Of course, ontological issues cannot be summarily set swept aside. (Indeed, the Western tradition presses on the primacy of the individual as the supreme if not the only ontological truth there is).

But that precisely is the role of reasoned dialogue: to show which interpretative strategy is better able to explain the problems and the solutions to them. Hence how can we better account for the so-called collective/group rights other than a resort to the positivist predilection for the description of the what is (and its undisguised disdain for the teleological)?

This discussion is also crucial to an understanding of the rise of non-state actors in international law. Is the sociological account (as for example, the process view of Higgins) enough to convince us that original objective legal personality must now be seen as something that transcends the state.

Indeed, much of theorizing on the state has been influenced by a philosophical movement that either exalts the state as the only political reality or treats it as a legal fiction of the social contract between among purportedly free and autonomous individuals.

International legal theory takes it for granted that there is an opposition between the individual and the state, to the exclusion of all other non-state actors. International legal theory thus confronts us with a nominalism of the state as the only true sovereign and a nominalism of individuals as the basic elements of the international legal order.

Hence, international law theorists resort to an unsatisfactory strategy of (1) devising external limits to the powers of the state or (2) stressing the primacy of the individual over all else to curtail abuse of state power. This nominalistic approach has so dominated international law that for the most part, the state has been seen as the only source of legal standing and legal personality in the international arena.

The first strategy cannot fully account for the state’s public and private duties while the second strategy fails to do justice to the proper exercise of the same duties as well as to the existence of other non-state entities, such as civil society groups, churches and multinational corporations.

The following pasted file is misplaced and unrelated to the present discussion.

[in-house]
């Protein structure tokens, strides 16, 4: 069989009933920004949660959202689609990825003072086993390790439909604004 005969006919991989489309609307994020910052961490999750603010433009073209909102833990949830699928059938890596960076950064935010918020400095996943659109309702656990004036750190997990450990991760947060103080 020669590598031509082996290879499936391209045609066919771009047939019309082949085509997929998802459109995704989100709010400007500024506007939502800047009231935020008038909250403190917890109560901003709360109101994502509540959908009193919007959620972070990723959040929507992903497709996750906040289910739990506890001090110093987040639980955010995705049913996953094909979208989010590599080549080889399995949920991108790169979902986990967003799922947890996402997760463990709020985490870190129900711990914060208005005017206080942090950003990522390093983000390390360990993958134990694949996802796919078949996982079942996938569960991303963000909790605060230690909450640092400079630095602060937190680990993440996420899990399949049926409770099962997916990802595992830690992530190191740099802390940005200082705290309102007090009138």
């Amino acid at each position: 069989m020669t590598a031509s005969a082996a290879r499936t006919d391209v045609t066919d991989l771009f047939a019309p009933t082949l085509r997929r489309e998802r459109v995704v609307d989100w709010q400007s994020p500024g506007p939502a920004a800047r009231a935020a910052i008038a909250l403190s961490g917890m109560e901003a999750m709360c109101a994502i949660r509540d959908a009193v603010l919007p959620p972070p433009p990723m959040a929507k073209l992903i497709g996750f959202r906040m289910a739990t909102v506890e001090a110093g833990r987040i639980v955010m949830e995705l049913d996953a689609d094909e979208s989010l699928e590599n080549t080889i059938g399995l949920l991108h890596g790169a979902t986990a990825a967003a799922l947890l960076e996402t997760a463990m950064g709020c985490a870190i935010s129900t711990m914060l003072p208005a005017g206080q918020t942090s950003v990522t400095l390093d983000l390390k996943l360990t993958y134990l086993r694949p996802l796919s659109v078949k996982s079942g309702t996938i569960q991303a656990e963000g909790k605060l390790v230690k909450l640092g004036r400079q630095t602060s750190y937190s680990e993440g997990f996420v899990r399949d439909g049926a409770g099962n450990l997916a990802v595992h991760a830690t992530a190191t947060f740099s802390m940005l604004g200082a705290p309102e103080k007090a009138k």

This in fact leads to an irresolvable conflict between the state and the individual, inasmuch as it fails to properly recognize their respective competencies, as well as the existence of other spheres in society.

Neither of the two strategies can properly account for the rise of non-state actors in international legal discourse, other than resorting to notions of democratic participation and legitimacy that in the first place do not provide a convincing ontological justification for why non-state actors should be granted the right to democratic participation and the power to ascribe legitimacy to international legal processes.

As Jeremy Sarkin has persuasively argued, there is a “clear position from 1948,” when the UNDHR was adopted, that the instrument demands that “every individual and every organ of society … promote respect for these rights and freedoms and by progressive measures, national and international, to secure their universal and effective recognition and observance.”

From this standpoint, although “companies may not be in the habit of referring to themselves as ‘organs of society,’ they are a fundamental part of society. As such, they have a moral and social obligation to respect the universal rights enshrined in the Declaration.”[1]

Yet his observation also begs to ask the question thus: is this merely a matter of opinio juris and state practice, or something that requires a radical and fundamental ontological commitment? Of course, we all know that even the positivist position is anchored on an unstated ontological commitment, that is, one that thinks lightly of ontology, if at all.

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On the occasion of International Human Rights Day, Dec. 10, 2015

[1]Jeremy Sarkin, The Coming of Age of Claims for Reparations for Human Rights Violations in the South, 1 SUR INT’L J OF HUM. RIGHTS 67, 69-70 (2004)

 

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The state, human rights and the simultaneous realization of norms

human-rightsThe Guardian recently published an essay by the American legal scholar Eric Posner on the failure of human rights to live up to its utopic promise. Posner flails at the top-down approach the UN human rights system has propagated around the world, despite the ambiguities and contradictions that the complex of human rights laws are stricken with. He concludes his essay with a plea for a new approach, thus:

It is time to start over with an approach to promoting wellbeing in foreign countries that is empirical rather than ideological. Human rights advocates can learn a lot from the experiences of development economists – not only about the flaws of top-down, coercive styles of forcing people living in other countries to be free, but about how one can actually help those people if one really wants to. Wealthy countries can and should provide foreign aid to developing countries, but with the understanding that helping other countries is not the same as forcing them to adopt western institutions, modes of governance, dispute-resolution systems and rights. Helping other countries means giving them cash, technical assistance and credit where there is reason to believe that these forms of aid will raise the living standards of the poorest people. Resources currently used in fruitless efforts to compel foreign countries to comply with the byzantine, amorphous treaty regime would be better used in this way.